Brian was on the taller side. Well, as much on the taller side as you can be in first grade. He had downy blond hair and eyes like clear morning sky. His smile was easy and he’d not yet lost his first tooth. He came to me on the first day of school, shirttails tucked into pants pulled up way too high. He beamed when I commented on the gel in his hair and the shine of his new shoes.
As I came to know Brian, it became apparent that reading and writing were already a struggle. His kindergarten teacher noted that he was behind in language arts, but proficient in math and science. While most incoming first grade students could recall 20 or more letter sounds and read short words like “and”, “the” and “can”, Brian retained only 12 letter names and when encountering the written word, labored over each sound. While others were writing words and constructing basic sentences, Brian was penning strings of letters and random symbols. Together we began by studying letter/sound correspondence.
By the time the leaves turned crunchy and brown, Brian had transformed into a functional reader and a lover of writing. He was reading simple, repetitive stories with multiple sentences on each page. During writing time, Brian used the words he’d mastered in reading to create stories of his own.
Each day, our class devoted an hour exclusively to the purpose of writing. I’m not talking about handwriting practice, fill in the blank workbooks, or copying the teacher’s writing. My students viewed themselves as authors with important things to say.
As a beginning teacher, I was clueless on how to teach writing, so I let my students select their topics and go from there. As they worked, I would assist and answer questions when needed. Our class was a hive of activity. As students worked, I would stroll around the room, often interrupting the class to reading snippets of their writing. Despite my miniscule knowledge on teaching the craft of writing, my students bubbled with excitement at the opportunity to record their thoughts and above all, create books of their very own.
On Friday afternoons, my class would cluster on the carpet to read finished pieces. Without exception, when a student climbed up into The Author’s Chair and read aloud a story created by their very own hands, their face shone with pride. The children on the carpet were rapt as they listened to and applauded story after story. When a student would scoot down off the chair, a flurry of hands would shoot up, eager to be the next reader. Most of my students chose to leave their books in the safe haven of the classroom. Consequently, our classroom was brimming with their books. There were books sandwiched on the shelves, leaning in the windowsills, stacked in cubbies, spilling out of desks, overflowing out of book boxes, and just when I thought we’d run out of space, we started tacking them up on the walls.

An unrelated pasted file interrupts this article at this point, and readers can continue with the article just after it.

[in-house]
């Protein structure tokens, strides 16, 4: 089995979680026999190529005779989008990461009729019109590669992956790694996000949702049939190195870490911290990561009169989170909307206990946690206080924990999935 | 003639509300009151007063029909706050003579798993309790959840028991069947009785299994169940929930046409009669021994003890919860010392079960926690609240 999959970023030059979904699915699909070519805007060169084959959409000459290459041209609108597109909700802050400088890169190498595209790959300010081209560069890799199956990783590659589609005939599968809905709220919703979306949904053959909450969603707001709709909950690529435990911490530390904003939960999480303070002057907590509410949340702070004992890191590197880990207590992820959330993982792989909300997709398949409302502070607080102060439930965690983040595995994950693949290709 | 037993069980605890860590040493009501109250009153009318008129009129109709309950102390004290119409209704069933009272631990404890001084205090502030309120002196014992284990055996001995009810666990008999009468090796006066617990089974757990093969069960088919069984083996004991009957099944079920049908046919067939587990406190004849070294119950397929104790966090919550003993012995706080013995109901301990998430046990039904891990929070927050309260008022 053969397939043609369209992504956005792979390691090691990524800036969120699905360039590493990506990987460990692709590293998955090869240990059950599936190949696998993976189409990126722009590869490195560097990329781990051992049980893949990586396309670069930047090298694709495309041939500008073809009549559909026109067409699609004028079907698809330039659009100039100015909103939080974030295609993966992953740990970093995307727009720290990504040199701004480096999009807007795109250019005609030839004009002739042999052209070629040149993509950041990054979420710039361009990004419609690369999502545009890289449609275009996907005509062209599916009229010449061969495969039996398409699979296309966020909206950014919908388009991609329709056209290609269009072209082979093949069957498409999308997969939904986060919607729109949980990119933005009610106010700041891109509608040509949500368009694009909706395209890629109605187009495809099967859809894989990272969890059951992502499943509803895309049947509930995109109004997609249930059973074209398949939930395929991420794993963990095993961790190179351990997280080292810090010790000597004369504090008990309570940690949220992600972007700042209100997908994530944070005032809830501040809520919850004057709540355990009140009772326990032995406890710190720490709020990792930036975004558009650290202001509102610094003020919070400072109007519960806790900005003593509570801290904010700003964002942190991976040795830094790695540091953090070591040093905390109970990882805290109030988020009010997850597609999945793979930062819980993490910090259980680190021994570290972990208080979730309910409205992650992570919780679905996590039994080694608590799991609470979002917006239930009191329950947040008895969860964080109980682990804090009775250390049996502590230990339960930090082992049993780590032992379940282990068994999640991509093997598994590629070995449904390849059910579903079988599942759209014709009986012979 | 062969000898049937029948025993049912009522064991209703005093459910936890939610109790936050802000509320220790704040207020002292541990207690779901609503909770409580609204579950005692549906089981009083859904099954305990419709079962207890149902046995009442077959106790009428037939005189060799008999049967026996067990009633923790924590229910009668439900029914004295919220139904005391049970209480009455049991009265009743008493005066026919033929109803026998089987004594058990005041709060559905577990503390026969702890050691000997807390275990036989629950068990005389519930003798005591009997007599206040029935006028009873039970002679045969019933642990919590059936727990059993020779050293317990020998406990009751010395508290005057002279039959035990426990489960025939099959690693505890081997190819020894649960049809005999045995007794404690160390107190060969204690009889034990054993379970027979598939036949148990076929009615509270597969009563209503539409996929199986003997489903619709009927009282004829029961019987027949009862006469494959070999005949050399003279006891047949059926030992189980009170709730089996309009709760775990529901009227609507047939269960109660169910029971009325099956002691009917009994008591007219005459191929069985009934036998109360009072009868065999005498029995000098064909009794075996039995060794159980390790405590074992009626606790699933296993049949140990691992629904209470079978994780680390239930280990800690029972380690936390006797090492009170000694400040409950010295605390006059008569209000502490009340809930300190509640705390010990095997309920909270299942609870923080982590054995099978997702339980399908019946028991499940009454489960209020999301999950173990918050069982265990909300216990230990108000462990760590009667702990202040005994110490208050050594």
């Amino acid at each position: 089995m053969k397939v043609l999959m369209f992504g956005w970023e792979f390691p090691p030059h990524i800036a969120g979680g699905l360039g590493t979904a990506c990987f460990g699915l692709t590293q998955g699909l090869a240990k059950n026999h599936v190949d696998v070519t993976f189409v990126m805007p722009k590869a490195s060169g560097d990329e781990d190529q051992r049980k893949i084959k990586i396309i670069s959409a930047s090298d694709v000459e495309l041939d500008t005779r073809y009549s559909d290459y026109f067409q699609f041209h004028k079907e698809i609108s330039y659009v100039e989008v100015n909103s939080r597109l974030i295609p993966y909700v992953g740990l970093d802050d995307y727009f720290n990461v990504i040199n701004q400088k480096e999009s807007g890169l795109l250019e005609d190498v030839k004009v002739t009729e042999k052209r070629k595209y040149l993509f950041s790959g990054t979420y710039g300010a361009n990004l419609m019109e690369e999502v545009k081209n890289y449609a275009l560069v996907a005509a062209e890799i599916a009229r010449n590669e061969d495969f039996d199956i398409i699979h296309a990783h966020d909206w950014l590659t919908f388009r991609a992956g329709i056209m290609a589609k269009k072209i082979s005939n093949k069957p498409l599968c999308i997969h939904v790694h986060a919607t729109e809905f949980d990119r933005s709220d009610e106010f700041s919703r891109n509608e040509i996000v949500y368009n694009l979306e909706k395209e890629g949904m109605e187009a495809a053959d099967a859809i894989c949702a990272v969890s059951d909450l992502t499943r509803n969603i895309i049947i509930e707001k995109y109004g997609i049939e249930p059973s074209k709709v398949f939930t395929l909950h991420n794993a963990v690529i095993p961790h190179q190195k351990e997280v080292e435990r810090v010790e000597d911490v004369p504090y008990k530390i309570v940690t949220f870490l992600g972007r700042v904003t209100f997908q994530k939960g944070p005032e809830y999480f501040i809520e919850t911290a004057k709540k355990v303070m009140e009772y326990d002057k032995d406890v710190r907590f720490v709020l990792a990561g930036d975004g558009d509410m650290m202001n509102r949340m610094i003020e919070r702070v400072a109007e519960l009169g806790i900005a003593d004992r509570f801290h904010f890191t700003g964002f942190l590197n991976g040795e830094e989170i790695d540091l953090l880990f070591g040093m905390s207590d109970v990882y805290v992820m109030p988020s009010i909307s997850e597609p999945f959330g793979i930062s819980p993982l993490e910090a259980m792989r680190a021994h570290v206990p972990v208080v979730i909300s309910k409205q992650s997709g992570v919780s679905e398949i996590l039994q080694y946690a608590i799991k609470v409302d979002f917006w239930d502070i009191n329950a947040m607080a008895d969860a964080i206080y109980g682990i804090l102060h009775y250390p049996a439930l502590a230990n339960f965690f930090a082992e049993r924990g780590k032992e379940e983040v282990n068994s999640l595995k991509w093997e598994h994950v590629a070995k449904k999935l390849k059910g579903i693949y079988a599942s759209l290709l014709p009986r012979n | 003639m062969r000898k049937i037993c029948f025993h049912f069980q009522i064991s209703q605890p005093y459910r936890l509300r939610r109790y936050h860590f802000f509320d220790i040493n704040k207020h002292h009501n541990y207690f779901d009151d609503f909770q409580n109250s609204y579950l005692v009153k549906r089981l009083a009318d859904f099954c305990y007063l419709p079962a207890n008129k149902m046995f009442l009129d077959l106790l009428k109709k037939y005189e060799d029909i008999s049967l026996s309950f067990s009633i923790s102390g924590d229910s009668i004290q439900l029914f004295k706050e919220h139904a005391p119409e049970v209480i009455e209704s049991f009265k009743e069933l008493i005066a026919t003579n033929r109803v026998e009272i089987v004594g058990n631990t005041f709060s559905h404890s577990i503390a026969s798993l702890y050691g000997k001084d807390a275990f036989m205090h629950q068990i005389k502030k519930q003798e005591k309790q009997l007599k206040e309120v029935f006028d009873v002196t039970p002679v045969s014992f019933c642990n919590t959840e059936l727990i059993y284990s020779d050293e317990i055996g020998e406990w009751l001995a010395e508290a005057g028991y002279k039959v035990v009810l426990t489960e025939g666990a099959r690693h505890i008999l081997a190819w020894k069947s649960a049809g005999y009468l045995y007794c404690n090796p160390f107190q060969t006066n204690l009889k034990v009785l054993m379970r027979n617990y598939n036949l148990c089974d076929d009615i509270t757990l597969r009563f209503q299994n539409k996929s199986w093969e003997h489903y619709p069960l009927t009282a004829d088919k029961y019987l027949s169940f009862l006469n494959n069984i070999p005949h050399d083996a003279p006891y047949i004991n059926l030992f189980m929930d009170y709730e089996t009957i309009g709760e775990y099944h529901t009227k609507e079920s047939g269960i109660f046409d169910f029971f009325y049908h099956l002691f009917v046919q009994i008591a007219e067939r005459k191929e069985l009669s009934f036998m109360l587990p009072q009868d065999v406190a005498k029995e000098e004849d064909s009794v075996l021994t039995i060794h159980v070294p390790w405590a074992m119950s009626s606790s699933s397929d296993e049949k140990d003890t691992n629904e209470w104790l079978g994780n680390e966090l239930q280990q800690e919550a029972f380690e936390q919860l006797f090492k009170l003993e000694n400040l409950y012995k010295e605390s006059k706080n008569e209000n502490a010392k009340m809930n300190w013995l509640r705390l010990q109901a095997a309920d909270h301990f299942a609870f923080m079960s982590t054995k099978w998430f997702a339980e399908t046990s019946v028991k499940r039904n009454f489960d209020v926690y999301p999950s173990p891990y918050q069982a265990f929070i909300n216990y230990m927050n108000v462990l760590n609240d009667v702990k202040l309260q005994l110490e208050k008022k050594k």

Brian especially took pleasure in writing about his family. He wrote about his mom, his grandma, his sister, and his rowdy horde of cousins. His stories were predominantly retellings of exciting vacations to every place a kid could dream of.
Several times that year I’d sent notes home and left phone messages to tell Brian’s family about the tremendous progress he was making. My attempts to connect with his parents went unanswered, but hearing the stories about his close-knit family set my mind at ease. Parents are busy. I understood.
So, each Friday in the Author’s Chair, Brian would sit up straight, clear his throat, and read his latest adventure with his family.
To describe what happened next as shocking is like saying the ocean is slightly damp. One day the principal asked me to escort Brian to the office during lunchtime. Brian was not a troublemaker. In fact, he befriended everyone and avoided conflict at all costs.
Lost in conversation about his recess plans we walked hand in hand up the hallway, oblivious to the police cruiser in the parking lot and the possibility that it’s presence was linked to Brian. As we stepped through the office doorway, my eyes met the gaze of a police officer. A CPS caseworker stood beside her. My heart dropped like a stone. The caseworker spoke with Brian privately while the officer filled me in on the details. Brian’s father was in prison and his mother had just been arrested for possession of methamphetamine. According to the officer, this was an ongoing case, which included prior arrests and visits to the home. I was blindsided. My mouth gaped as the officer succinctly informed me that Brian was to be relocated to a foster home and a new school that very day. His little sister would be placed in a separate home.
As he returned to the office with the caseworker, Brian cried from a deep and broken place. I held him, rocking him like a baby, feebly assuring him that he would be loved in this new home and at his new school. He was adamant about returning to his mom.